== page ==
2005; Sarasan et al. 2006), (2) the use of molecular (90% v/v) for 1 min and then surface-sterilized in a 7%
markers to assess the degree of variability among (w/v) hypochlorite solution containing two to three drops of
populations (Gaudeul et al. 2002; Sergio and Gianni Tween-20 for 20 min. Following three washes in sterile
2005), and (3) techniques of long-term conservation such double-distilled water, the seeds were left in sterilized water
as encapsulation and cryopreservation (Engelmann 2004). overnight and surface-sterilized again. Seeds were then
Plant tissue culture techniques are particularly relevant inoculated in test tubes containing 1/2-strength MS
since they can be used for large-scale propagation of (Murashige and Skoog 1962) medium and 0.029 M sucrose
individuals that are threatened, and the plants thus for seed germination. Cultures were kept in a growth
obtained can be further reintroduced into their natural room under aseptic conditions and submitted to a daily
environments or in new ones. Other advantages of these illumination regime (16 h light) of 15–20µmol m−2 s−1
techniques are the reduced space requirements necessary photosynthetically active radiation provided by cool-white
to maintain a large number of individuals and the fluorescent lamps.
possibility of keeping collections of the endangered
species in vitro at the same time that the reintroduction Shoot proliferation and embryogenesis. After 3–4 wk of
is being done or until the conditions to do that are germination, seedling shoot tips (5 mm) were cultured on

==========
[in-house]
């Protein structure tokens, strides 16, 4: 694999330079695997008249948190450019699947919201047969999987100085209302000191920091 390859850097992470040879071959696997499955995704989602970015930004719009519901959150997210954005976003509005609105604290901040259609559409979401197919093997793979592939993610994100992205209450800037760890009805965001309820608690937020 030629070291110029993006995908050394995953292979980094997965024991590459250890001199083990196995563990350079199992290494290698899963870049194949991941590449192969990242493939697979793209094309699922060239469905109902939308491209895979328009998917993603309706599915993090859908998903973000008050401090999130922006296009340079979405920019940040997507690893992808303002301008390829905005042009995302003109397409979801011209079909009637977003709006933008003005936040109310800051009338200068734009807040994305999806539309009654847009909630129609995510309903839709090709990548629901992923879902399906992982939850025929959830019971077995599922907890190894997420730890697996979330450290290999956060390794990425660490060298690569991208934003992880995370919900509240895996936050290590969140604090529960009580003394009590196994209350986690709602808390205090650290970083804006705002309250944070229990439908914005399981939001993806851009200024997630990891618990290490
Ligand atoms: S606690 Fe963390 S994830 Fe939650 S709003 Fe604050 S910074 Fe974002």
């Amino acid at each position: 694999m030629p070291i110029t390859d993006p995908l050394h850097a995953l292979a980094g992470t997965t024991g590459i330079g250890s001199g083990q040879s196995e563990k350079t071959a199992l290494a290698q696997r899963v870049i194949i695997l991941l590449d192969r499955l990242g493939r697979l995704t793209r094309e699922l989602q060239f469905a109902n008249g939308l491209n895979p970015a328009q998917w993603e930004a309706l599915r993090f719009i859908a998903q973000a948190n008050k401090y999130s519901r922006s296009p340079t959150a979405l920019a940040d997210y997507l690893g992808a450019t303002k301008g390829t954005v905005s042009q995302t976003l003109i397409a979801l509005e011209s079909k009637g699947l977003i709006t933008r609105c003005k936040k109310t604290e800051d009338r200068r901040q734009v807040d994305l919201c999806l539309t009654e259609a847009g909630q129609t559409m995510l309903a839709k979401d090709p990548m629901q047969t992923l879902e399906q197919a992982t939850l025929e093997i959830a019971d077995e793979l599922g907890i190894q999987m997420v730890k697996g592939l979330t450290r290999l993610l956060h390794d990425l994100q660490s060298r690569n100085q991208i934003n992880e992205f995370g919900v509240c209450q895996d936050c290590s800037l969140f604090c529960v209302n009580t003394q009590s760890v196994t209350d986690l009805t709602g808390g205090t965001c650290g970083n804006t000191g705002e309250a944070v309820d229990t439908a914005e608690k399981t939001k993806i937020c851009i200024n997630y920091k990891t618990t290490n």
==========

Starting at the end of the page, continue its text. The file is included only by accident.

established. Based on these methods, the Kew and MS medium supplemented with 0.44, 0.88, 1.76, 3.52, or
Missouri Botantical Gardens and other institutions are 4.4µM benzyladenine (BA) and 0.087 M sucrose. A
now using these approaches to propagate and maintain medium without BA was used as a control. Root segments
rare plants. However, it must be emphasized that in vitro and cotyledons (0.5–1.0 cm length) obtained from the same
methods are not exempted from problems such as the seedlings were cultured in the same basal medium contain-
possibility of genetic changes (somaclonal variation) in ing 4.5µM 2,4-dichlorophenoxyacetic acid (2,4-D). All
the propagated material (Wilkinson et al. 2003) and the media were gelled by adding 0.62% agar (Merck), and the
IN VITRO PROPAGATION OF WILD CARROT 49

Figure 1. Morphological aspects


of shoot proliferation. (a) Loca-
tion where seeds of Daucus car-
ota subsp. halophilus were
collected. (b) Four-week germi-
nated seedling. The boxed zone
indicates the explant cultured in
the first experiment. (c) Shoots